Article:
It’s probably been a while since you’ve seen a mood ring, but the paint featured in the video here functions using the same principle. Just like the ring, the automotive application involves the use of thermotropic liquid crystals which produce different colors at various temperatures. Unlike most of the heat-sensitive paint jobs you’ve seen before which use thermochromic pigments, this variant is much more sensitive – producing a greater range of color.

After a base coat of plastidip was applied, the team sprayed on eight coats of the special paint to produce the desired effect. Right from the moment it left the spray booth, the car began to transform into a kaleidoscope of color. Just as you’d expect, the finish produces a pseudo thermal camera effect and changes right before your eyes when you interact with it.

As cool as the end result looks, Fonzie was quick to mention that this is simply a fun test to see what is possible; for long-term use, he said it would be advisable to put down another layer of sealer to protect the finish from regular wear and tear. Semantics aside, it was certainly impressive to see the mood ring effect on a car. 

Source: Temperature-Sensitive Paint Makes Audi A4 Look Wild (motor1.com)

Bitcoin car buyers? Some of those youngins’ were outta of the starting gate long before you were 

Georgia car dealer Christopher Basha was way ahead of Elon Musk in embracing bitcoin as a currency for selling vehicles.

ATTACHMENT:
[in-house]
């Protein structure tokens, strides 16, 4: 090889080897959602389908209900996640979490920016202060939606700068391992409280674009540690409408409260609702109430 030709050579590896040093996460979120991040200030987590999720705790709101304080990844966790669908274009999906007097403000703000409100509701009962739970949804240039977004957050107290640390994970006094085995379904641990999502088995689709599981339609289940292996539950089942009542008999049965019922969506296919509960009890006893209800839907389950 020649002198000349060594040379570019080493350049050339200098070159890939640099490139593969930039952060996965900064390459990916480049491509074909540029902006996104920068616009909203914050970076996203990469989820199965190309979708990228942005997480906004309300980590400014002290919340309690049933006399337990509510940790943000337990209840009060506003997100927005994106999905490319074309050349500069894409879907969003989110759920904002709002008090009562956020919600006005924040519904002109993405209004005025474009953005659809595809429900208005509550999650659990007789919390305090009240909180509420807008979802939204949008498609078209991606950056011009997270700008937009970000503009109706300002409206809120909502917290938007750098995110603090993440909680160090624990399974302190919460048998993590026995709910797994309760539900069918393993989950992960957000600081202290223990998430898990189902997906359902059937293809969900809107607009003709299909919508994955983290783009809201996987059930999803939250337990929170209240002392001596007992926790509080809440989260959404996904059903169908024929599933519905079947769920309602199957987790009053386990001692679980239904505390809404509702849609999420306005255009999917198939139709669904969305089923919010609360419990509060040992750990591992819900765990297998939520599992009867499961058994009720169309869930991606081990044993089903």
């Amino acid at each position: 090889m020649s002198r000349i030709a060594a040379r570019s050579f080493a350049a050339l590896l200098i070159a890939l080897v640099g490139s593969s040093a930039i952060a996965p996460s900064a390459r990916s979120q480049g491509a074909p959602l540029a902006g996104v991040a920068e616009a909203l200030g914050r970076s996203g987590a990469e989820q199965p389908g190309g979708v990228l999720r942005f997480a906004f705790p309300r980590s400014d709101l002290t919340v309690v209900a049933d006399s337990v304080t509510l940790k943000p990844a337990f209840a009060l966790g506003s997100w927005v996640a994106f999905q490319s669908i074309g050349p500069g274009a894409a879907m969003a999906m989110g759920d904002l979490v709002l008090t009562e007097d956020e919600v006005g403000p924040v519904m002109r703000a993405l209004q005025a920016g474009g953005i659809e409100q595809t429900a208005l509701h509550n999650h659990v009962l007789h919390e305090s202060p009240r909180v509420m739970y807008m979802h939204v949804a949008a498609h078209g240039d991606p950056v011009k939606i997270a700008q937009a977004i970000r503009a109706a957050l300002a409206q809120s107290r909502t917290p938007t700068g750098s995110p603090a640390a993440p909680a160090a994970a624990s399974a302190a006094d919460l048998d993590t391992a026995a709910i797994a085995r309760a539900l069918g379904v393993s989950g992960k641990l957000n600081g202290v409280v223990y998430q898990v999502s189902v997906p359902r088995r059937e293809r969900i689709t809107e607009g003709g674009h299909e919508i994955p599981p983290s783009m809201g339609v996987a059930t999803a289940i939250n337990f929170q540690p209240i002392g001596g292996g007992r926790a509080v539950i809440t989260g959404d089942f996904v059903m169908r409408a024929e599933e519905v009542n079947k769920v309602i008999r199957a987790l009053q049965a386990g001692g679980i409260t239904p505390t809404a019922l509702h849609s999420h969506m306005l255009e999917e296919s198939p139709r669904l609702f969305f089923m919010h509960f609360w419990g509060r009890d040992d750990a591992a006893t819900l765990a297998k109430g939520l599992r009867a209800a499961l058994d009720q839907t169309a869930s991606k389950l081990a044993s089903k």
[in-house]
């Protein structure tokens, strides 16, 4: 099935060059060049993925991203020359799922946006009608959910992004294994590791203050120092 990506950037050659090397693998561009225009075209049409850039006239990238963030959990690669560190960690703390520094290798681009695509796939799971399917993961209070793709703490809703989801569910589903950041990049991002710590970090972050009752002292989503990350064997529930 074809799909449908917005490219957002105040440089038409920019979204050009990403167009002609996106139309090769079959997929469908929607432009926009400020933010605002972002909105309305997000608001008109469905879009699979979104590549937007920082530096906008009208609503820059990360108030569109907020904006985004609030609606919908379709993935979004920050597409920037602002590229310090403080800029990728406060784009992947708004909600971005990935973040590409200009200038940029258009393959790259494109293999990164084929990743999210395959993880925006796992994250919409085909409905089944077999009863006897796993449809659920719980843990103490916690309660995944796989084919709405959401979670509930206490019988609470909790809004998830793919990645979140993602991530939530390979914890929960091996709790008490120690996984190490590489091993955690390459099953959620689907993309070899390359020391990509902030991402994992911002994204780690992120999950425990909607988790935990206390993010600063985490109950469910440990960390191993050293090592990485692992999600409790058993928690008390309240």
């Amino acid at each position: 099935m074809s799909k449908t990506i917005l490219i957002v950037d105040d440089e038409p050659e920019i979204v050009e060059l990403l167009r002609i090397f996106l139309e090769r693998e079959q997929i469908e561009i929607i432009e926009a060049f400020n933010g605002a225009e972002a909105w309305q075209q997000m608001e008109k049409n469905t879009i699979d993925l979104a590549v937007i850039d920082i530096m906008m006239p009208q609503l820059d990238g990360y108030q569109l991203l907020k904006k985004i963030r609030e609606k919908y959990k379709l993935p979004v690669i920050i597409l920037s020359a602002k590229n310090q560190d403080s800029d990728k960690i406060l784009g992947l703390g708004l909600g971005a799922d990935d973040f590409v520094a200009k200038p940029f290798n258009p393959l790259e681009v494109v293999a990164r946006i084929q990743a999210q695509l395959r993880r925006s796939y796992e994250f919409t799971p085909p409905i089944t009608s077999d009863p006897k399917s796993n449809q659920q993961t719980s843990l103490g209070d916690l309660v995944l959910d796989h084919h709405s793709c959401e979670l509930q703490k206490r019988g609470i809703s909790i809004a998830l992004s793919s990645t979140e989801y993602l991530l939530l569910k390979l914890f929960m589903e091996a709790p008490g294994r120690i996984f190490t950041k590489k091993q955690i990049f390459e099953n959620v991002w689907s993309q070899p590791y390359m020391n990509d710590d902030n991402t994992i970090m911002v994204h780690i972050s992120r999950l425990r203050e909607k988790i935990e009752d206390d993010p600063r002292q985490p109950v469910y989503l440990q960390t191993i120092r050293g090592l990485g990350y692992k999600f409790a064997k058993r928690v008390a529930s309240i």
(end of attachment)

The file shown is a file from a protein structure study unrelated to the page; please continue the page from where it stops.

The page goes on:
Basha said he learned about cryptocurrency from a roommate who mined bitcoin. “Someone bought a pizza with bitcoin,” he said. “Buying a car with bitcoin didn’t seem that crazy.”

He began accepting bitcoin payments in 2015, but no customers were interested. “I almost forgot about it,” he said.

In 2017, bitcoin prices surged, and one customer used the cryptocurrency to buy four Kias for a total of more than $150,000, Basha said. Bitcoin payments have been picking up since late last year, with prices rallying.

Basha is one of a small group of auto dealers who have been accepting bitcoin and other cryptocurrencies from customers well ahead of Tesla Inc’s revelation that it had bought $1.5 billion of the cryptocurrency and would soon accept it as a form of payment for cars.

Dealers said accepting cryptocurrency is a good marketing and branding tool. But it is still a niche business. Price volatility and the absence of trusted banks and other financial intermediaries make bitcoin payments a risk for dealers who are not tech savvy.

Basha, the Kia dealer, said he converts bitcoin into cash immediately upon receipt because he believes it risky for a company the size of his to hold such a volatile asset. But it does take several minutes to turn bitcoin into U.S. dollars on a payment platform, which occasionally leads to losses averaging $300 to $400 on each transaction due to price movements.

Once, he forgot his password to send bitcoin from one account to another to make the dollar conversion after receiving payments from a customer. “I was freaked out. … There is no middleman who’s going to come save you.”

Pietro Frigerio, a Lamborghini dealer in Irvine, California, said when bitcoin prices surged in 2017, his store sold 20 cars in a month. But during the latest rally, he has not seen much increase in bitcoin payments.

“People are waiting for exchange rates to go up further,” said Frigerio, who also sells other premium luxury sports cars like Bugatti and McLaren.

He said customers who bought cars with bitcoin have something in common: They are young people who have a strong belief in virtual currency.

Source: Buy a car with bitcoin? Some car dealers have been years ahead of Tesla | Autoblog